My latest super-speaker observations
In case you hadn’t noticed, the loudspeaker game has changed. This is nowhere more apparent than in loudspeakers that cost over $20,000/pair. What was considered the state of the art (SOTA) ten years ago isn’t even competitive today. Having big, heavy boxes and moving lots of air with more and more off-the-shelf drive-units no longer cuts the mustard, if your goal is to define what can be accomplished with high-fidelity speakers. The level of engineering horsepower being put into today’s top-level designs is at an all-time high.
That’s not to say that good loudspeakers aren’t commonplace, and that different models from myriad companies might not satisfy their various customer bases. But the best hi-fi speakers -- those that reproduce the input signal as faithfully as is currently possible -- are the result of high-level speaker-development programs carried out by companies putting tons of resources into solving problems that not too many years ago were considered acceptable tradeoffs.
An example of this is the drivers themselves. Although the methods and materials vary -- and the exact goals for each unit is certainly related to the specified crossover slopes and cabinet designs, not to mention company philosophy -- today’s stiffer, stronger, lighter, better-damped woofer and midrange cones are vastly superior to the old paper and polypropylene drivers. When you see companies such as Magico, Vandersteen, and Rockport independently developing drivers that push the first cone-breakup mode way out of the driver’s passband, you can be assured that this wasn’t some empty exercise dreamed up purely for marketing reasons. These companies aren’t collaborators -- in fact, each fiercely competes with the others -- but each has separately concluded that, to push their best speaker designs further, they need to develop drivers that act more pistonically. Buying whatever’s available from Scan-Speak or Vifa or SB Acoustics can yield very good results, but . . . the best results? These companies don’t think so, and from what I’ve heard of their designs, I’m sure they’re right.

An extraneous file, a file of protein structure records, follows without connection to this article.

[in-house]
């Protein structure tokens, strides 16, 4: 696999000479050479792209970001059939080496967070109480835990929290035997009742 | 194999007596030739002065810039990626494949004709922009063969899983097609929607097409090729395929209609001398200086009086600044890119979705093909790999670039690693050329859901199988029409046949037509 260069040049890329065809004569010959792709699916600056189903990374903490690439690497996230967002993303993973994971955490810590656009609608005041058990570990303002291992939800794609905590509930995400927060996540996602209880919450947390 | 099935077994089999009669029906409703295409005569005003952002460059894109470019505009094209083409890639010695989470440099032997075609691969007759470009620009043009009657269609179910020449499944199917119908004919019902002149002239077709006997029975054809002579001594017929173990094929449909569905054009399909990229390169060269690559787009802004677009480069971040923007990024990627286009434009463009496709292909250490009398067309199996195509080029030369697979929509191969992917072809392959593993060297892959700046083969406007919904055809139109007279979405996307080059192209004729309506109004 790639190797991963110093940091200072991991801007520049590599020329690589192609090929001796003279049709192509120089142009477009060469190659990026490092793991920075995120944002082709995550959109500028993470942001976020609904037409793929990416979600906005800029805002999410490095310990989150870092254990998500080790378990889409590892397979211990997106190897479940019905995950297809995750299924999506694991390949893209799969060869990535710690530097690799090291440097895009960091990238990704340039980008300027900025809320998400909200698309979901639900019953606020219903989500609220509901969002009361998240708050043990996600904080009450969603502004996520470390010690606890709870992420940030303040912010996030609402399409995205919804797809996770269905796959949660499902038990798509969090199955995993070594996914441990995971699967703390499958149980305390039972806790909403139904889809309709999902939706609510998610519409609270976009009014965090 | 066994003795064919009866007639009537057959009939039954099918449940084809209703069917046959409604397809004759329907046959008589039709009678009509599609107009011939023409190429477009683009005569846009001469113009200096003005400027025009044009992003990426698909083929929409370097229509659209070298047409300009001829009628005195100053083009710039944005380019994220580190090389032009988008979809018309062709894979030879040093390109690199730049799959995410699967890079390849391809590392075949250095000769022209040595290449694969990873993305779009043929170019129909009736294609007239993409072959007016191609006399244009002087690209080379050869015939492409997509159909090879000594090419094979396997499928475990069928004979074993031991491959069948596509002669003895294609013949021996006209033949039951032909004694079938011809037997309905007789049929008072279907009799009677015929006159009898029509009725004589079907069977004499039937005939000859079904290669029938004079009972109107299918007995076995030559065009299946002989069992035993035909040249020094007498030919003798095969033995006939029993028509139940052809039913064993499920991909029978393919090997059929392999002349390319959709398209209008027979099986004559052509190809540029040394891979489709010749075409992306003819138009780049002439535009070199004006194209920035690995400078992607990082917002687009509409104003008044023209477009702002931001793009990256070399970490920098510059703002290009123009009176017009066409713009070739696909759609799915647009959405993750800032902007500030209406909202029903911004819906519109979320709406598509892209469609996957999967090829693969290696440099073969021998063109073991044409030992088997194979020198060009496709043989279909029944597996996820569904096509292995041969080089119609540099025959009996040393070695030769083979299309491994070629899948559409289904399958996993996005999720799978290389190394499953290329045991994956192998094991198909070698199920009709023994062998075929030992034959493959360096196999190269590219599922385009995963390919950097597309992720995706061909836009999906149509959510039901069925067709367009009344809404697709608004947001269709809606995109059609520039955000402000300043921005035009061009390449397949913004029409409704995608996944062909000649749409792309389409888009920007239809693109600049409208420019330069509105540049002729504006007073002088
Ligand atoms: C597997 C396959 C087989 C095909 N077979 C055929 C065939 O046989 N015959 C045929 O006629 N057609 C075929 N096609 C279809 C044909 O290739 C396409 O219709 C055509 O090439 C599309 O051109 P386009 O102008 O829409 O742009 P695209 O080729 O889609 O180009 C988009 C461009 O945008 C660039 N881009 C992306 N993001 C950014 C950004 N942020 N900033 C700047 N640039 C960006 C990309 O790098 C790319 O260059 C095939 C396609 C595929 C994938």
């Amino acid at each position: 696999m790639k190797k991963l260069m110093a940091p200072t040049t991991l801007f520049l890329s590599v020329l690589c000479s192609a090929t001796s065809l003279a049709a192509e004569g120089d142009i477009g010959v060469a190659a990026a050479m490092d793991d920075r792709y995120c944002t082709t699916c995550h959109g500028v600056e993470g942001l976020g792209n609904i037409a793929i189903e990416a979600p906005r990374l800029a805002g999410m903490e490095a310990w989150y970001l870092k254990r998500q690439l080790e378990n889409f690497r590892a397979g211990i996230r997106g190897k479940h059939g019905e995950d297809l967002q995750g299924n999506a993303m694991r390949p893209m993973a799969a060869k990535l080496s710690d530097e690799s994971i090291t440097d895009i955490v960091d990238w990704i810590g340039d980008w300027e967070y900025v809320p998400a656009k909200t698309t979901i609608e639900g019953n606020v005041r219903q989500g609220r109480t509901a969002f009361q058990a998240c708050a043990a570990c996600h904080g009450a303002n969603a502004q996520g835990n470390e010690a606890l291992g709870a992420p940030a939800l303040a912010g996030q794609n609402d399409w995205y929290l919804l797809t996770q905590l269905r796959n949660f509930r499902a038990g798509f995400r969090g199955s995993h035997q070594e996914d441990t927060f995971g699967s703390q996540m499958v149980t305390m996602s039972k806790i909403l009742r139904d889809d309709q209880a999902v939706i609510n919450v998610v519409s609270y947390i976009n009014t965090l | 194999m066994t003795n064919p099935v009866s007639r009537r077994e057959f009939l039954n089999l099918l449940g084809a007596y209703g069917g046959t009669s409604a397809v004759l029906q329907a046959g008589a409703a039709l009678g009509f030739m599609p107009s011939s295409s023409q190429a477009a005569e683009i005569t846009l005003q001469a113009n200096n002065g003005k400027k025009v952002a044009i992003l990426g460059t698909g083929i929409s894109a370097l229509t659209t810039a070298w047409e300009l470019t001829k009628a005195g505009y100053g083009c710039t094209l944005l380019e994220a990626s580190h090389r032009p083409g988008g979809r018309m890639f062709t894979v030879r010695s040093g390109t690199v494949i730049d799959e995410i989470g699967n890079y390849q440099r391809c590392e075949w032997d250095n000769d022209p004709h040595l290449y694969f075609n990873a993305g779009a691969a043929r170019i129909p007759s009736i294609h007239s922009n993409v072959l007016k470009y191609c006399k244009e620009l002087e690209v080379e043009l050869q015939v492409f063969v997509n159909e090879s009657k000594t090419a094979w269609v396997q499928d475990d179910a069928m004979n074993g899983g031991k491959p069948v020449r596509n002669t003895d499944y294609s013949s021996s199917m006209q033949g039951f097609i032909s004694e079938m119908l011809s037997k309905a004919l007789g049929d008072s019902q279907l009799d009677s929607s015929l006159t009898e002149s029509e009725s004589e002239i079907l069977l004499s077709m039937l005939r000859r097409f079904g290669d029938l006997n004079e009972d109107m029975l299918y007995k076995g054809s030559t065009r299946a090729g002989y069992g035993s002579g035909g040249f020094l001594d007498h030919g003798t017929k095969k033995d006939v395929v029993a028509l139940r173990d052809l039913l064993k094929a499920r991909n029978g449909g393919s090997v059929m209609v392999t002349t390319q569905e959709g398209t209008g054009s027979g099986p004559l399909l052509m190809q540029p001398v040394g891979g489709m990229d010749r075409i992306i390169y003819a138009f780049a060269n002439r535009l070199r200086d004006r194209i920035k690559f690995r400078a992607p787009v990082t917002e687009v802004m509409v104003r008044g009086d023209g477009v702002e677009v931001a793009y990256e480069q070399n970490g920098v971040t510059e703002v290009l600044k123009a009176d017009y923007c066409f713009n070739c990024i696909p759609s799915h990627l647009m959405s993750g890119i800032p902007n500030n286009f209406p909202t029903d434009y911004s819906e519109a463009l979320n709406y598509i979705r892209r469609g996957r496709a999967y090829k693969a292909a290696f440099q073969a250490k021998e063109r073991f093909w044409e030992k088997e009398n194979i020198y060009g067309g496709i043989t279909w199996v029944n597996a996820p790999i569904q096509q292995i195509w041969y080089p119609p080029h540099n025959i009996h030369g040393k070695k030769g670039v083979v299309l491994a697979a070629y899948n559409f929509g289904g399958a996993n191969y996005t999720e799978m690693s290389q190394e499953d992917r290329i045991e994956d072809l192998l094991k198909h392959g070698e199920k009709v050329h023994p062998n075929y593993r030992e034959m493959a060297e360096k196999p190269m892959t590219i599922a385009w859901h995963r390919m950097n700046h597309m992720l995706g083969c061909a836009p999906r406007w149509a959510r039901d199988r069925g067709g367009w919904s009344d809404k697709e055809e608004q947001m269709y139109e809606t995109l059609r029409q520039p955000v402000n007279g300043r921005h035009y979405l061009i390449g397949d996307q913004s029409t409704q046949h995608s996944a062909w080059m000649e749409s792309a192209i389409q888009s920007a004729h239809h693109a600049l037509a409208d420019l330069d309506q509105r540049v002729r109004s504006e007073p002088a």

There are myriad more examples of how the leading speaker companies are going further than ever before; I’ll get deeper into the subject as these various reviews are concluded. But I can assure that genuinely state-of-the-art loudspeakers are being developed all over the world, and yielding excellent results that audiophiles can easily hear. From what I’ve heard from some of these latest designs, and from what I’ve seen of the work that goes into their development -- wow. I’m excited about the musical truths that I hope will be revealed by the newest crop of SOTA speakers.
. . . Jeff Fritz